P = number of people affected + R = revenue contributed by the application
A = average percentage they are affected
C = average employee cost (salaries or wages + benefits)
Next, every time you have an application slowdown or outage, run it through the calculation above. Be sure that you’re including users accessing the application from all probable locations—not just home office users accessing home office applications, but remote users and satellite offices as well. How many times have you received a phone call from one of your users that an application was down, but you had received no alert from your conventional monitoring tools? Your monitoring solution tells you the services are started and everything is fine, but users are receiving errors when trying to log in or submit form data. The critical services and processes of your mission critical application may be running, but that doesn’t mean the application is working. A synthetic monitoring solution acts like an army of end users, continuously monitoring your website and web applications and reporting problems immediately, before your real end users do, such is the importance of a web application monitoring software.
Estimating the cost for an ecommerce site is also quite simple – just look at your typical revenue for similar period to outage period. What should you have earned? But you didn’t. Maybe the customers will come back and buy from you at another time. Maybe they won’t. Maybe they went to a competitor’s site and now they like them better.
This gives us a nice transition into how application availability impacts the outward image of your organization. If your organization has a customer-facing website that assists in sales, awareness, and brand-building, you can estimate how much that contributes as a percentage of sales and cost it out over the period of downtime. What did you lose by not being there when customers came looking? How much traffic should you have received in the period of downtime? There are several studies that go into this in more depth, but you can make a back-of-the-envelope calculation that should be pretty eye opening.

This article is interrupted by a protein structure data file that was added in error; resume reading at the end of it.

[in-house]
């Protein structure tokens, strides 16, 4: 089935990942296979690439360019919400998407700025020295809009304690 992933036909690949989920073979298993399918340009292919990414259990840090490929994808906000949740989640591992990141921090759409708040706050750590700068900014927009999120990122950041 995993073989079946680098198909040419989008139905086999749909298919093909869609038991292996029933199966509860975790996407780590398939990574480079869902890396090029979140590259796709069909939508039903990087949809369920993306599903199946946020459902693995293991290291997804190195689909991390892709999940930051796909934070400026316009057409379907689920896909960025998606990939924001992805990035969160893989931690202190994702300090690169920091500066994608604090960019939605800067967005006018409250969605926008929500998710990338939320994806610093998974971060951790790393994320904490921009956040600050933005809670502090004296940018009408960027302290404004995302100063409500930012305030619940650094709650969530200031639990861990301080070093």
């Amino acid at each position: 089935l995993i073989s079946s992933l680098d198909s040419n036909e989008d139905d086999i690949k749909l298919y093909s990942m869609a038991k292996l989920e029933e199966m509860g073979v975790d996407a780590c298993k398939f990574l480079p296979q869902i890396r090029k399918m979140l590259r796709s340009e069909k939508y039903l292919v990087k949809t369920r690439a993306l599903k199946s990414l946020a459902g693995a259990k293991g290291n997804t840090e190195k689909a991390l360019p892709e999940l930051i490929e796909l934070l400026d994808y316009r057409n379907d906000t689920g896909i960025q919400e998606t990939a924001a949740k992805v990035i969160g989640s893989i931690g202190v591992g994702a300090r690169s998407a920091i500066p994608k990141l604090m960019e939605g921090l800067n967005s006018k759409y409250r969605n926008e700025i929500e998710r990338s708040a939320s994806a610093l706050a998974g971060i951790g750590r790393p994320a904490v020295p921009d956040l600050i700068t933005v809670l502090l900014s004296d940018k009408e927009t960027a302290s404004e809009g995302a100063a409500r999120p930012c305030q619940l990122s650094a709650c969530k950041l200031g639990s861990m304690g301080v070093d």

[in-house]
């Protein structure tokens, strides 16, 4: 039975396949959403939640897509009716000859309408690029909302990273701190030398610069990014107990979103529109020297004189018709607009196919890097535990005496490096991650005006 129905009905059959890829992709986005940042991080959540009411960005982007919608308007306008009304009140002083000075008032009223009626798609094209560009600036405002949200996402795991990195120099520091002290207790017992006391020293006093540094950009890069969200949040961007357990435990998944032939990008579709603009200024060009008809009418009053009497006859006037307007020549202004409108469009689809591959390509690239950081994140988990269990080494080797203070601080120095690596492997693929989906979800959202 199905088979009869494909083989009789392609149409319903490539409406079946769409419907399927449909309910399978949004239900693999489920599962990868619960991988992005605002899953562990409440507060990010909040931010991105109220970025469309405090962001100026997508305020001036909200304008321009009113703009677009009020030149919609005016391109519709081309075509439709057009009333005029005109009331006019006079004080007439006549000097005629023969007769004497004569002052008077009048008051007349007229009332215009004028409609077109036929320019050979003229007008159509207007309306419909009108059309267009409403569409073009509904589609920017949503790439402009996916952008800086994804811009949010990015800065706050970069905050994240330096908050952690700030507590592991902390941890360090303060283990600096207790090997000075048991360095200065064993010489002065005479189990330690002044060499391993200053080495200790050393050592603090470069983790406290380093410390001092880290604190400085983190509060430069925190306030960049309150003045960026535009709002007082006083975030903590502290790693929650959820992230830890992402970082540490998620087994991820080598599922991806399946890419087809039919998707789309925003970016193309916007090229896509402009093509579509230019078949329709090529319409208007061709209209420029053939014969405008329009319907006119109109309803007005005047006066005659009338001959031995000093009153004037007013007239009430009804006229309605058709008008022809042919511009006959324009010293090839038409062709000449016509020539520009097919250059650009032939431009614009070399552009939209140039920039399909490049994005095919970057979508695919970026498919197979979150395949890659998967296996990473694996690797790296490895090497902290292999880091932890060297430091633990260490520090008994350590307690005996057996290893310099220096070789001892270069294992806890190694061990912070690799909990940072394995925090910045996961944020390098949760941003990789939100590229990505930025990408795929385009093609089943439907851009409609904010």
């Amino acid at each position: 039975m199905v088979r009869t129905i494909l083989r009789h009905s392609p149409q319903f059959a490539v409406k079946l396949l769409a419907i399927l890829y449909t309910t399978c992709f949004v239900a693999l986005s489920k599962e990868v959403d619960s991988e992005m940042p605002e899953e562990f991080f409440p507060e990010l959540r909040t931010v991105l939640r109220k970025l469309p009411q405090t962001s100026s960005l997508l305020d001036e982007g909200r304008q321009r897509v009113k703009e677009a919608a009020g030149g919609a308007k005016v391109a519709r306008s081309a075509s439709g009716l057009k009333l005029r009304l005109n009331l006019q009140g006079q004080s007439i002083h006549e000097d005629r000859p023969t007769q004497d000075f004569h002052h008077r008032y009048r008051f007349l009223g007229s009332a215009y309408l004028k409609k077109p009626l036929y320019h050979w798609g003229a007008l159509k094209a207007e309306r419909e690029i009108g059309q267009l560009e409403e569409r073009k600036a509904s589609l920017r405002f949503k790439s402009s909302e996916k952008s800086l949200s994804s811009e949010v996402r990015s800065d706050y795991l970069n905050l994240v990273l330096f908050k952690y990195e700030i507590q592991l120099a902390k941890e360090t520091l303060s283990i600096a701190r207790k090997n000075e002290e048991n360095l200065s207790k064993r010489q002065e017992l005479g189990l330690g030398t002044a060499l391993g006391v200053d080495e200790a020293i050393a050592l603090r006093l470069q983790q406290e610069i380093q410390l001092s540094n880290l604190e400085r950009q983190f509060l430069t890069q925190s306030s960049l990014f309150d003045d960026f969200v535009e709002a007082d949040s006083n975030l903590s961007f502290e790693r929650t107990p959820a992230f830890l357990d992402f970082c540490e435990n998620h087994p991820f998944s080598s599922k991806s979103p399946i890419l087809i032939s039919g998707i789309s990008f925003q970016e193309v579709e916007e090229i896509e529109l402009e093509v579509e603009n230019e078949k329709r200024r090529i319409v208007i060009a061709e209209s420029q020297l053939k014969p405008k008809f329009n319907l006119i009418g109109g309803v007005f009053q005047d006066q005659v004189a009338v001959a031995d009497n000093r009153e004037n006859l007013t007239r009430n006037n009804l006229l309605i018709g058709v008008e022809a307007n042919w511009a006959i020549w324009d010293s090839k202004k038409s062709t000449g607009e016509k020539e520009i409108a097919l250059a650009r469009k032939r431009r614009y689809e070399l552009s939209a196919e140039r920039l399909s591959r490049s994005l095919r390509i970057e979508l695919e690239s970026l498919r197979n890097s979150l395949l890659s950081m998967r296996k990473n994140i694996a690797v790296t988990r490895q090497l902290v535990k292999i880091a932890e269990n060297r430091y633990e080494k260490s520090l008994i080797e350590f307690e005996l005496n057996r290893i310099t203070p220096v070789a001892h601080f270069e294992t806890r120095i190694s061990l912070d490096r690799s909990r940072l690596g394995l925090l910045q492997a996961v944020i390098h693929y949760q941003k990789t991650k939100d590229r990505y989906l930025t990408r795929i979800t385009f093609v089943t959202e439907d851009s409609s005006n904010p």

When you add it all up, it should be pretty clear that synthetic web application monitoring can quickly and easily pay for itself in both hard dollars (increased revenue) and soft (improved employee satisfaction and productivity). I think these real numbers will change end user monitoring from a “nice to have” to a “must have.” If you’re even partially convinced, why not run some ROI calculations, then download SolarWinds Web Performance Monitor, website monitoring tool and see how the ROI looks during the trial period. Then, get in touch and let’s discuss the results of your web application monitoring tool.
“The only way to make a rational, business case-based decision on the appropriate level of investment in availability solutions is to first understand the financial impact and exposure that downtime has on the organization’s bottom line.”